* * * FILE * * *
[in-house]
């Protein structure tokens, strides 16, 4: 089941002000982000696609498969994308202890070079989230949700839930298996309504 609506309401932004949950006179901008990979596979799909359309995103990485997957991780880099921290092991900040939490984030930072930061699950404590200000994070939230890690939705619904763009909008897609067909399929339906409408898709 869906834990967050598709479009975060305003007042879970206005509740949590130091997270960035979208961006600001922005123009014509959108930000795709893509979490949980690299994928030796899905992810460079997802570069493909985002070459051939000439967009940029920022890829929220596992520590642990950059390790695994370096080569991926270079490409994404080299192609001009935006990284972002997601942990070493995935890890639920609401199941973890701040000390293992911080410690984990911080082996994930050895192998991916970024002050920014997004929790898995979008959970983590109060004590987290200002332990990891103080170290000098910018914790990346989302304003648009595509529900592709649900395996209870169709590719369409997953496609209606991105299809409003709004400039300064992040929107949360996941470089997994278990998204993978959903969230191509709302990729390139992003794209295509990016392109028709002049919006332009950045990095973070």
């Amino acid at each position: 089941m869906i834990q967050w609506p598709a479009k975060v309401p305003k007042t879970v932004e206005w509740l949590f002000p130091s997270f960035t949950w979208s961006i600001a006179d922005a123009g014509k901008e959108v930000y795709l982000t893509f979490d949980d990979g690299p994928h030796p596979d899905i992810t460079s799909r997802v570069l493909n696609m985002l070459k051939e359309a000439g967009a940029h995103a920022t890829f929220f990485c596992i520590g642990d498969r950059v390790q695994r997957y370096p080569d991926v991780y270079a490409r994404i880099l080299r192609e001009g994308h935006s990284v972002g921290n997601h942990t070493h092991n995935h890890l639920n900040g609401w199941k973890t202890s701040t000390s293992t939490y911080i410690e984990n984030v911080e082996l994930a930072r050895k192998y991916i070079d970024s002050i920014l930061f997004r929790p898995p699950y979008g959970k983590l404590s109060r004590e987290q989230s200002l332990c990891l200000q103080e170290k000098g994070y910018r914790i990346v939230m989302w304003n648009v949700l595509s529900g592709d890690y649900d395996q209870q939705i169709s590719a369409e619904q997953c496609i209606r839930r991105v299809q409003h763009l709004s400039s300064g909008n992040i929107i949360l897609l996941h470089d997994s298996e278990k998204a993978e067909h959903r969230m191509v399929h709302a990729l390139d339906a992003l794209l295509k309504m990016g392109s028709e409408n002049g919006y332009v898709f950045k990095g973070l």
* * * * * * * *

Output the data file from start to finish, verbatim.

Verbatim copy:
[in-house]
């Protein structure tokens, strides 16, 4: 089941002000982000696609498969994308202890070079989230949700839930298996309504 609506309401932004949950006179901008990979596979799909359309995103990485997957991780880099921290092991900040939490984030930072930061699950404590200000994070939230890690939705619904763009909008897609067909399929339906409408898709 869906834990967050598709479009975060305003007042879970206005509740949590130091997270960035979208961006600001922005123009014509959108930000795709893509979490949980690299994928030796899905992810460079997802570069493909985002070459051939000439967009940029920022890829929220596992520590642990950059390790695994370096080569991926270079490409994404080299192609001009935006990284972002997601942990070493995935890890639920609401199941973890701040000390293992911080410690984990911080082996994930050895192998991916970024002050920014997004929790898995979008959970983590109060004590987290200002332990990891103080170290000098910018914790990346989302304003648009595509529900592709649900395996209870169709590719369409997953496609209606991105299809409003709004400039300064992040929107949360996941470089997994278990998204993978959903969230191509709302990729390139992003794209295509990016392109028709002049919006332009950045990095973070």
């Amino acid at each position: 089941m869906i834990q967050w609506p598709a479009k975060v309401p305003k007042t879970v932004e206005w509740l949590f002000p130091s997270f960035t949950w979208s961006i600001a006179d922005a123009g014509k901008e959108v930000y795709l982000t893509f979490d949980d990979g690299p994928h030796p596979d899905i992810t460079s799909r997802v570069l493909n696609m985002l070459k051939e359309a000439g967009a940029h995103a920022t890829f929220f990485c596992i520590g642990d498969r950059v390790q695994r997957y370096p080569d991926v991780y270079a490409r994404i880099l080299r192609e001009g994308h935006s990284v972002g921290n997601h942990t070493h092991n995935h890890l639920n900040g609401w199941k973890t202890s701040t000390s293992t939490y911080i410690e984990n984030v911080e082996l994930a930072r050895k192998y991916i070079d970024s002050i920014l930061f997004r929790p898995p699950y979008g959970k983590l404590s109060r004590e987290q989230s200002l332990c990891l200000q103080e170290k000098g994070y910018r914790i990346v939230m989302w304003n648009v949700l595509s529900g592709d890690y649900d395996q209870q939705i169709s590719a369409e619904q997953c496609i209606r839930r991105v299809q409003h763009l709004s400039s300064g909008n992040i929107i949360l897609l996941h470089d997994s298996e278990k998204a993978e067909h959903r969230m191509v399929h709302a990729l390139d339906a992003l794209l295509k309504m990016g392109s028709e409408n002049g919006y332009v898709f950045k990095g973070l």